When Sen. Arlen Specter announced last week that he opposed the Employee Free Choice Act (legislation permitting union organizing by card check rather than secret ballot), it appeared to diminish chances of the bill’s passage for the time being.
But the idea will no doubt be back, so it might be worthwhile to reflect for a moment on how this particular proposal comports with Catholic social teaching (CST). Opponents of card check argue that it will open workers to union pressure tactics. Advocates argue that employers already use pressure tactics and card check makes it easier for unions to form, which is in the best interest of the workers. (See both sides articulated in this LA Times debate.)
The proposal involves other issues as well, but I think it is correct to focus on the question of coercion. In the social encyclical tradition, beginning with Leo XIII in Rerum Novarum (1891), the popes speak positively about labor unions but not unequivocally so. They praise unions insofar as they are ordered to the common good, do not act contrary to the faith (e.g., by disseminating atheist or anti-Catholic opinions), and serve the genuine welfare of workers.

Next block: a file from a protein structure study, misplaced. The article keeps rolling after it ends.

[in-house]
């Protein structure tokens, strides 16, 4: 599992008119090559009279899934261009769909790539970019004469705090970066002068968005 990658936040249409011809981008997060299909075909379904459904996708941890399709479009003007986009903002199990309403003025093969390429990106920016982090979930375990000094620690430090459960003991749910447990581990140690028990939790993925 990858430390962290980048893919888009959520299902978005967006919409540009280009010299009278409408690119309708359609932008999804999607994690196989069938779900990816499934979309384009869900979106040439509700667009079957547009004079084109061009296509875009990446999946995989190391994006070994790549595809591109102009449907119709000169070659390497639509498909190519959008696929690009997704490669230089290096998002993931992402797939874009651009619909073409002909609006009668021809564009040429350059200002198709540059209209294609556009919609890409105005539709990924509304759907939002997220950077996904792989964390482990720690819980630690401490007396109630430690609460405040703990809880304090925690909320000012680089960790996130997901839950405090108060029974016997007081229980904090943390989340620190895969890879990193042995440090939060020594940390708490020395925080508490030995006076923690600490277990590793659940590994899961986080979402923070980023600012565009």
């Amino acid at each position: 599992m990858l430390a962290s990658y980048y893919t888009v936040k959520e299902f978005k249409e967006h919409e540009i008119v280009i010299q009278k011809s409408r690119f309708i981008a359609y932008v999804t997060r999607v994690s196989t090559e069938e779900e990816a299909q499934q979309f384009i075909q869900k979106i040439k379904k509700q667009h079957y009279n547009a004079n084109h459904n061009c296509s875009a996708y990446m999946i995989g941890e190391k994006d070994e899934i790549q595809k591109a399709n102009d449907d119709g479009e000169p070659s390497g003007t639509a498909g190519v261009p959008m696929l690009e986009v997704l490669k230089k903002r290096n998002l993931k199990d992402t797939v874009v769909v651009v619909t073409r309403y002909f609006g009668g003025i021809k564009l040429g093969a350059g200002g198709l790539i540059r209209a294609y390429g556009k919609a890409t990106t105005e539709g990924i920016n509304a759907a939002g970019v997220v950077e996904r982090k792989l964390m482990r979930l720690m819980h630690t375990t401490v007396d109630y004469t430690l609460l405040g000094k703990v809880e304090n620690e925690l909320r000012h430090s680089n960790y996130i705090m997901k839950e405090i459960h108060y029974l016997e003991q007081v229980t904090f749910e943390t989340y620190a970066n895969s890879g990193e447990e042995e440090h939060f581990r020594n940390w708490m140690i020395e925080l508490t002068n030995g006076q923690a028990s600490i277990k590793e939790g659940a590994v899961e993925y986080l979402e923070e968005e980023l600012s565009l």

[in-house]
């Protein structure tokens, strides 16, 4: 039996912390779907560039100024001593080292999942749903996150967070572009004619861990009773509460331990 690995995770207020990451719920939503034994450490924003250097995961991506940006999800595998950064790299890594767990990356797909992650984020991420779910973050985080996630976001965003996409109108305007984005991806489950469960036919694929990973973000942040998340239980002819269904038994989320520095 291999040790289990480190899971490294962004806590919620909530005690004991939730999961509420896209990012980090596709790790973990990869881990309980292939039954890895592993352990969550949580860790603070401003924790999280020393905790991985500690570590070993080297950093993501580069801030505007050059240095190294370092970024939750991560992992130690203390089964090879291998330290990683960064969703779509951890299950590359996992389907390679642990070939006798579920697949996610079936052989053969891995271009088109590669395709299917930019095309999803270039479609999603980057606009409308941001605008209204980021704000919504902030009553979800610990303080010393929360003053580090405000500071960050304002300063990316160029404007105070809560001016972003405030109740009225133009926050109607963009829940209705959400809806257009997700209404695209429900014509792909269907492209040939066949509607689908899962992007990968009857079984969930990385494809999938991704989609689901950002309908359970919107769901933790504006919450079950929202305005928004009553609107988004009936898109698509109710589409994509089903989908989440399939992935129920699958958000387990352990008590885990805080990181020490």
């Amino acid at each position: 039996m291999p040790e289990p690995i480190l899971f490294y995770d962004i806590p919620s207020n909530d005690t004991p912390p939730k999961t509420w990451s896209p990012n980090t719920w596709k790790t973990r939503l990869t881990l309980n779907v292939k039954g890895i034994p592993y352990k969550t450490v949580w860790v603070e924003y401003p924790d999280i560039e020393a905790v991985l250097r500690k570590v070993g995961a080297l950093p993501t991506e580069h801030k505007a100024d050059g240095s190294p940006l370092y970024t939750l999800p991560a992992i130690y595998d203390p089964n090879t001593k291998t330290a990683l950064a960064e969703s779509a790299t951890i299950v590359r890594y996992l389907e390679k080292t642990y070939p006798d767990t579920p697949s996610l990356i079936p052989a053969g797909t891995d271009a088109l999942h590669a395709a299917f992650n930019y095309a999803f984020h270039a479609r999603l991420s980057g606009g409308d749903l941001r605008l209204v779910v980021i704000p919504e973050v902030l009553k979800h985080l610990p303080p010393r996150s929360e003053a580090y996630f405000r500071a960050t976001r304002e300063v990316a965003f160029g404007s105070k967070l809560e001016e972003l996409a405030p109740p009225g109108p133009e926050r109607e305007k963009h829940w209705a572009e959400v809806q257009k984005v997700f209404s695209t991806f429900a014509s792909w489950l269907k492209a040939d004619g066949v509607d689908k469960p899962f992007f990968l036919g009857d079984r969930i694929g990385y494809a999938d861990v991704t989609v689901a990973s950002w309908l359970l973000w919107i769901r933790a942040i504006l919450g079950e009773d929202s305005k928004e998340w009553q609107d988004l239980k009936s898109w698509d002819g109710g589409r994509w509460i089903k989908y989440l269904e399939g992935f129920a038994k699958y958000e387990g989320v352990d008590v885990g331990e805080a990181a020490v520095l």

Intrinsic to this papal understanding of beneficial unionism is the right of free association. The union, in this understanding, is simply one of many associations in which people participate in pursuit of individual goods and in service of the common good. If there is coercion—for or against union organizing—then the moral validity of the labor system is compromised.
The question, then, is whether card check legislation would enhance or detract from the goal of free association of workers. It is hard to see how it would enhance it. James Sherk has documented instances of coercion where card check has been in place. In response, advocates point to instances of dubious employer tactics on the other side.
I’m sure that in unionization disputes there are all sorts of pressures brought to bear on all sides. Some degree of pressure will be unavoidable—it is a heated issue about which people who spend many hours a day, every day, with each other differ. The goal, however, should be to reduce the opportunities for outright coercion, not to increase them. I cannot see, then, how the opportunity to sign a union card in front of one’s peers is an improvement over a ballot that is secret.
CST supports the formation of voluntary associations, including labor unions. Card check is a step away from rather than toward the ideal of an economy composed of men and women acting freely and without compulsion.
For a broader treatment of related matters, see CSTS volume 5, Charles Baird’s Liberating Labor.